Joe in Navy uniform, 1940.
Joe in Navy uniform, 1940.

Joe served four and a half years on active duty as a Naval Officer during the War. He spent some of his tour at the submarine base in Groton, where a sailor named Yogi Berra worked for him in the base’s morale, welfare, and recreation division. But from 1944 until 1946, Lieutenant McCluskey was at sea, serving aboard a small troop attack ship named the USS Bracken. The Bracken was only 426 feet long. Think about that for a moment. The Olympic medalist who was accustomed to winning long-distance races spent two years afloat in the South Pacific on a ship that measured 130 meters in length. 

When Joe was discharged in 1946, he returned to Manchester and ran in the Road Race that Thanksgiving. The event had just resumed the year before after a 10- year hiatus. Joe placed third behind Charlie Robbins and Tommy Crane in 1946. It was a great showing by a war veteran who hadn’t been able to train much during two years of sea service. But the fiercely competitive McCluskey was very disappointed. He especially hated to lose before a hometown crowd. 

Robbins, a Manchester native who was also a world-class runner, said that Joe “was loaded for bear” when he showed up at the Manchester Road Race in 1947. McCluskey, at age 36, won the road race with a gutsy, blistering finishing kick down Main Street. He is still the oldest athlete to win a Thanksgiving Day championship here. “I’ve never had a greater thrill in my entire career than winning today,” Joe told Manchester Herald Sports Editor Earl Yost. That quote came from an Olympian who won 27 national track titles, the most ever by any runner in the United States.

Joe McCluskey competed in the 1932 and 1936 Olympic Games. He was selected to represent the United States at the 1940 Olympics, which were canceled due to World War II. And in 1948, when he was 37 years old, he missed qualifying for an Olympic berth in the steeplechase by just two yards. A magazine printed a picture of Joe lying on the ground totally exhausted after that qualifying race. Many years later he would tell a reporter: “When you can’t stand at the end of a race, you know you’ve given everything.” “I ran a lot of races when I couldn’t stand at the end.”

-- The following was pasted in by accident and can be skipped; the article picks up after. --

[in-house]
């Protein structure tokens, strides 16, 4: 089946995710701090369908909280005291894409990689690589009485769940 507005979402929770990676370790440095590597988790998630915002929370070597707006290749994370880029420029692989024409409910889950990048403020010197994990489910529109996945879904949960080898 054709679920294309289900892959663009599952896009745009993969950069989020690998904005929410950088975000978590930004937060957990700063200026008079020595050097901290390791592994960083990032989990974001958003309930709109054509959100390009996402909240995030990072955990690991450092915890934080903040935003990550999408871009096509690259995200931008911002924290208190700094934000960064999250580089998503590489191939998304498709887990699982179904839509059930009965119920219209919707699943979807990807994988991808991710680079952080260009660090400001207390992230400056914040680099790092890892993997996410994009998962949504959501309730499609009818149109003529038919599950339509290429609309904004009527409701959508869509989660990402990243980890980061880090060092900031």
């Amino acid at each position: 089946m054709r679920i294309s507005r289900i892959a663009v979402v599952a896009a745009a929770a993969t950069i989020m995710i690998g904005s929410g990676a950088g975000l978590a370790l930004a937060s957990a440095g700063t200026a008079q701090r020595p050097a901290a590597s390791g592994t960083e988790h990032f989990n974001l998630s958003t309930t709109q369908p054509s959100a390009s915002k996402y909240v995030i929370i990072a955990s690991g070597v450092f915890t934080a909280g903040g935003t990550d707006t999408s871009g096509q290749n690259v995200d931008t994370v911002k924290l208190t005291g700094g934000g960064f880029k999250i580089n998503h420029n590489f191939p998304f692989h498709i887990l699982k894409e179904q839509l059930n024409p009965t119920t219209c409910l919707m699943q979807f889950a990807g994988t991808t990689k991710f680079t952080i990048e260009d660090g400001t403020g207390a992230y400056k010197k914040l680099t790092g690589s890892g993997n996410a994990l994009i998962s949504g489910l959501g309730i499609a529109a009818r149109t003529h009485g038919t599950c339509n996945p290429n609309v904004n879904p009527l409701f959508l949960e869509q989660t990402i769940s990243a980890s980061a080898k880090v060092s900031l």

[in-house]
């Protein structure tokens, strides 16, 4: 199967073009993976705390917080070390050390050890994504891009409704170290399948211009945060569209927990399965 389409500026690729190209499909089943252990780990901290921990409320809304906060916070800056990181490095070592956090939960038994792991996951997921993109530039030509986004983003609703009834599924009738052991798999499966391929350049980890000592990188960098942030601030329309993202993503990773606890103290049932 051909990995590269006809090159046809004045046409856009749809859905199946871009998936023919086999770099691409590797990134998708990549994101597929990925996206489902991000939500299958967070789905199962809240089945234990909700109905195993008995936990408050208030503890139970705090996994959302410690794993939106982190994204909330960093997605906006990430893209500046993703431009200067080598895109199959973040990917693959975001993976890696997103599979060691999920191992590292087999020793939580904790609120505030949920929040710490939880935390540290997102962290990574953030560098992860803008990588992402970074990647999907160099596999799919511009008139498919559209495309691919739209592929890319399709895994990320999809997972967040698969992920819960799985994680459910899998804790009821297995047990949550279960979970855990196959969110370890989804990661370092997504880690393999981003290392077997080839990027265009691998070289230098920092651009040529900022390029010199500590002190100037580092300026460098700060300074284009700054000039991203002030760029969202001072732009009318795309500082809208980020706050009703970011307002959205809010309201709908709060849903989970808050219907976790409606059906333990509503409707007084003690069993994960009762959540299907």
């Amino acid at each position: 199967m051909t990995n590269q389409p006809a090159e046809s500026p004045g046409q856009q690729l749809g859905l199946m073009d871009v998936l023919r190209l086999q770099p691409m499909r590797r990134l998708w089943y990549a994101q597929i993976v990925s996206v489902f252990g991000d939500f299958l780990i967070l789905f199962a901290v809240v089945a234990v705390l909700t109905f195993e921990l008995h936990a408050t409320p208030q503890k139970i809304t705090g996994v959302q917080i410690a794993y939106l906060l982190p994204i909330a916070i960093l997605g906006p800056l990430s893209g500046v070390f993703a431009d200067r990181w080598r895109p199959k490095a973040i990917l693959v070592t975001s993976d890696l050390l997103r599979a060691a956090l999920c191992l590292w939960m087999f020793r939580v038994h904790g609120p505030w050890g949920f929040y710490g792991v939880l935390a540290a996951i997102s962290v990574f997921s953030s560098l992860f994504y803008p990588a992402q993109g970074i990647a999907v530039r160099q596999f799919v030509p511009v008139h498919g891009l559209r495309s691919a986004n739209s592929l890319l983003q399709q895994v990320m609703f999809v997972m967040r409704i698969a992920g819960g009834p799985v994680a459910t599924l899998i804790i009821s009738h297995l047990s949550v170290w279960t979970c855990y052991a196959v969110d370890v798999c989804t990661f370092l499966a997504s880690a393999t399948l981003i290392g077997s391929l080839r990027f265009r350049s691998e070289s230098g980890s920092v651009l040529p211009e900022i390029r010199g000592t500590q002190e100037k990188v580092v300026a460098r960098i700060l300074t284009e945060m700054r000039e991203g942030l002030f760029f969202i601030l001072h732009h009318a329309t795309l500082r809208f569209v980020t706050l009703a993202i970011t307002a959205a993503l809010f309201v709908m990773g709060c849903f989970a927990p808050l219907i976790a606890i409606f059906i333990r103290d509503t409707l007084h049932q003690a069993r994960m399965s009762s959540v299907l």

After the war, Joe worked in New York City as a stockbroker. At age 42, he married Anne Conger, the daughter of U.S. District Court Judge Edward A. Conger. Joe and Anne raised eight children.

McCluskey coached the New York Athletic Club Track & Field team for many years, and was inducted into the National Track and Field Hall of Fame. He continued to compete in track and field events as a master well into his 80s.

When Joe McCluskey died in 2002 at the age of 91, his obituary in The New York Times noted that at age 73, he once ran 12 events in 13 hours. It told how he had taken up the shot put, and built a pole vault pit in his back yard, so that he could also compete in those field events as a senior citizen. The article also recounted that Joe ran in an open two-mile race at Fordham when he was 84 years old. I doubt that anyone on this planet ever loved the sport of track and field more than “Shufflin’ Joe” did.

This weekend we honor Joe McCluskey, Manchester’s greatest athlete, for all that he means to our community, and our road race. We’ll remember that skinny, determined paperboy from Foster Street, who never stopped running.

Joe, second from left, captain of the South Manchester High School (SMHS) track team, 1928-29.
Historic Places
Susan Barlow

The Cheney Silk Mills

THE CHENEY SILK MILLS By Susan Barlow, Manchester Historical Society Beginning in 1838, Cheney Brothers built the silk mills that made Manchester famous and drew workers from throughout the United States and Europe. During the second Industrial Revolution (1860-1890), the Cheney business prospered, and eventually became the largest silk manufacturer